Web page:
Garden Starter A “How-To”

Houston is a very unique area to grow in. We have four seasons Tropical, Sub-Tropical, Desert and Arctic. This makes it very difficult to know how and what to grow. If you are a flower person and you want to grow beautiful perennials (they die and come back every year) our four days of freezing weather often ruins your investment. If you love a beautiful hydrangea that loves moisture and can handle the freeze our desert temperatures in the summer will ruin your investment. I’m sure this issue is happening all around the globe so I’ve decided for my flowers to go with bulbs! I enjoy flowers like my hydrangea near an indoor window and only take her outside every once in a while.

If you want to start a flower garden that will come back year after year and can deal with a variety of temperatures a great way to go is with bulbs. You can buy bulbs that are dormant ready to root or you can buy bulbs that have flowered already for that instant finished look. If you buy dormant bulbs you could have to plant them in the fall and not expect to see flowers until the spring. Others you can plant and within a few weeks they will flower. It’s up to you. Bulbs and seeds are the least expensive way to go. I prefer bulbs for my flower bed because they come back even after the freezing temperatures.

For the pretty annuals (they die and don’t come back) I like to start with seeds. I am a dollar store junkie when it comes to my garden. It is the most cost effective way to make a mistake and keep making them. With a garden you will have to get accustomed to this fact. I purchase flower seeds as well as a large seeding tray you can pick up in any store that sells seasonal items. To prepare my soil I like to add blood meal fertilizer. For my planting medium I use “garden soil” versus “potting soil” for seeds. After I make my mixture I fill my tray about half-way and I scatter the seeds. Never fill the tray to the top because you will need to cover your seeds. Water your seeds gently or in the bottom water tray until you see all of the soil turn a darker color showing it is saturated. Place under a grow light or in full sun and let the waiting game begin. This method works for all seeds.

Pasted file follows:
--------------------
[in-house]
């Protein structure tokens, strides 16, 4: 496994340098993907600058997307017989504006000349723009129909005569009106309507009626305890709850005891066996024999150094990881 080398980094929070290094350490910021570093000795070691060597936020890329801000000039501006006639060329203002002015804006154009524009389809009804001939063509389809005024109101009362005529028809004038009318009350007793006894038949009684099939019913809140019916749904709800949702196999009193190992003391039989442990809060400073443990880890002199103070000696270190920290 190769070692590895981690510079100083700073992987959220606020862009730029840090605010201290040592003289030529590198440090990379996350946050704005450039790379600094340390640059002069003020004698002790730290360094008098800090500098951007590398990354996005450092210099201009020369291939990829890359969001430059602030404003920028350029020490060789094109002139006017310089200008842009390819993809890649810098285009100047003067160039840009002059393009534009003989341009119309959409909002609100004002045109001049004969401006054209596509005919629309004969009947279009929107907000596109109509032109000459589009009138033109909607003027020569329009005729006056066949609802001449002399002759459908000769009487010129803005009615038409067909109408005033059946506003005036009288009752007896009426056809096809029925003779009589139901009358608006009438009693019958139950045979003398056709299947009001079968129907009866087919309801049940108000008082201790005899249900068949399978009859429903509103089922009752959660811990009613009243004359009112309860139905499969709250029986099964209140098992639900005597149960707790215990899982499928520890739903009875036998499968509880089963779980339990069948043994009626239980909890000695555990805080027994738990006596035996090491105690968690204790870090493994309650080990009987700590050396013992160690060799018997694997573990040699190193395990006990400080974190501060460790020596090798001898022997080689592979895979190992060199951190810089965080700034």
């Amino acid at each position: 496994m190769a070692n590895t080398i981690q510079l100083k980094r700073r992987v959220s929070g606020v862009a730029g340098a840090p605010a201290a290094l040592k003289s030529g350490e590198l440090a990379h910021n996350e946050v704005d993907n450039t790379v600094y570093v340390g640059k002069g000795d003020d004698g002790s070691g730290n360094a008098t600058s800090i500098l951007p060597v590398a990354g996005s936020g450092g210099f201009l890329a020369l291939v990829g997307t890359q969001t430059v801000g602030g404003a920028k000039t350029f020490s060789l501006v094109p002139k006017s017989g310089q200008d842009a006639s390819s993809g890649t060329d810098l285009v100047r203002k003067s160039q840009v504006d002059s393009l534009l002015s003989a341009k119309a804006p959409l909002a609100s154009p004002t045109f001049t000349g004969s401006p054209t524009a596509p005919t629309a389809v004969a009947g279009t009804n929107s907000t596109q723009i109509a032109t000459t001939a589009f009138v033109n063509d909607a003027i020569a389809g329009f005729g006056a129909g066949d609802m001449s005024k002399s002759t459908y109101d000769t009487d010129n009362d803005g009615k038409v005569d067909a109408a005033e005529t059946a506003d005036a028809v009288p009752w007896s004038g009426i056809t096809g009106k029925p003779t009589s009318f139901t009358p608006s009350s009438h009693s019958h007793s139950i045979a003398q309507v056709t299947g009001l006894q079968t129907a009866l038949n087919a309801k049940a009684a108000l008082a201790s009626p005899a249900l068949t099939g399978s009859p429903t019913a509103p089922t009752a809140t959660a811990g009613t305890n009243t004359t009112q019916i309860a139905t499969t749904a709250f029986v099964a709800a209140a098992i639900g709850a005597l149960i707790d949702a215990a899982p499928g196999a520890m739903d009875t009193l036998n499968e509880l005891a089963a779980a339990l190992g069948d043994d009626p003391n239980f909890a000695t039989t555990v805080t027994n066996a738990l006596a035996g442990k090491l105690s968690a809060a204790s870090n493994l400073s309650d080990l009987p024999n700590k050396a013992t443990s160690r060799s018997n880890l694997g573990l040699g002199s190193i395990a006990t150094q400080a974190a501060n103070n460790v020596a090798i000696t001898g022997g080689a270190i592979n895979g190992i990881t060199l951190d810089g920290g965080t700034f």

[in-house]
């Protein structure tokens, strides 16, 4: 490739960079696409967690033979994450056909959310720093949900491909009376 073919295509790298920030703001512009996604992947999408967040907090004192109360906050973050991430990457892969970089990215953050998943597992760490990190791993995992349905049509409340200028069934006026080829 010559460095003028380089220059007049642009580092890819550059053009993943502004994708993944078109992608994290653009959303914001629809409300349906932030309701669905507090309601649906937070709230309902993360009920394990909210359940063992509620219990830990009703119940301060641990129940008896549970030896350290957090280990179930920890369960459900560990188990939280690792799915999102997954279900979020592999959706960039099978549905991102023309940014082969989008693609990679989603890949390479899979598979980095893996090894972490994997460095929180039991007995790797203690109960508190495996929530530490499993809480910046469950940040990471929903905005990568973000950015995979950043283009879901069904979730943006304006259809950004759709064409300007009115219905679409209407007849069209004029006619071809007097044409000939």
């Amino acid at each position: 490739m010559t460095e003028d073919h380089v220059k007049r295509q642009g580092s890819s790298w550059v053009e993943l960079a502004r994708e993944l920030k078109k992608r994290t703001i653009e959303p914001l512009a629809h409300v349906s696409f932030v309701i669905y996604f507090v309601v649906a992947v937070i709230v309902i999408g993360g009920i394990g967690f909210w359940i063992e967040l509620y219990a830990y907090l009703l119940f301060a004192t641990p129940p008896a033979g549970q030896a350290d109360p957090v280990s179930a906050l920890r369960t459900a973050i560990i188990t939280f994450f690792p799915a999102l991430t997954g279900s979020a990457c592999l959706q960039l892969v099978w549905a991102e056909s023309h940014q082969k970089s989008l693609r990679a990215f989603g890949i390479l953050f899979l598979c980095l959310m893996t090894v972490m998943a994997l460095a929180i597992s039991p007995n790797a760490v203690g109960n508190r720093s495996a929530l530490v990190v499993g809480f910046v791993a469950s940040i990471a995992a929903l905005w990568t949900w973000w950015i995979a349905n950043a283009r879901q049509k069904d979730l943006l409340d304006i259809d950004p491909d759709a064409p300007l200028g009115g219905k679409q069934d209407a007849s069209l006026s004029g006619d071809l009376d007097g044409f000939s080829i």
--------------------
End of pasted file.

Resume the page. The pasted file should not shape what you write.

For my veggie garden I choose a wide variety of seeds. If you are a beginner I would suggest a salad garden. A salad garden can be grown anywhere, even in containers. To get started with a salad garden I like to suggest a famous five in the seed game:

  • A lettuce
  • A tomato
  • A cucumber
  • A pepper
  • An onion

With these five you can harvest pretty quickly and start enjoying your home grown salad. You will use the same technique used for planting flowers. After my leafy greens start peeking their head from beneath the soil and get about two inches tall, I transfer them to their forever home and lightly fertilize with more blood meal to encourage strong rapid growth. Water is very important when growing your vegetable garden. Unlike some flowers that can tolerate going without water, your fruits and veggies need that water to become nice and juicy or crunchy. One of the most important things you will need if you plan to start your seeds before the spring sets in is a grow light. A grow light will allow you to start your seeds indoors while temperatures are still below 50 degrees.

So to sum it up here’s what you need to get started

  • Seeds or bulbs
  • Garden soil
  • Blood meal fertilizer
  • A planting tray
  • A grow light
  • Larger container or ground to transfer larger plant into
  • Water
  • Sun
  • Time

Steps to take

  • Combine blood meal into soil
  • Add soil to planting tray leaving a little space on the top
  • Place 2 seeds in each soil space
  • Cover lightly with more blood meal soil mix
  • Water until soil is moist
  • Place under a grow light
  • Watch your seeds sprout
  • Fertilize monthly and lightly

Enjoy the fruits (and vegetables ) of your labor! Happy Planting from Lisa’s Lane!

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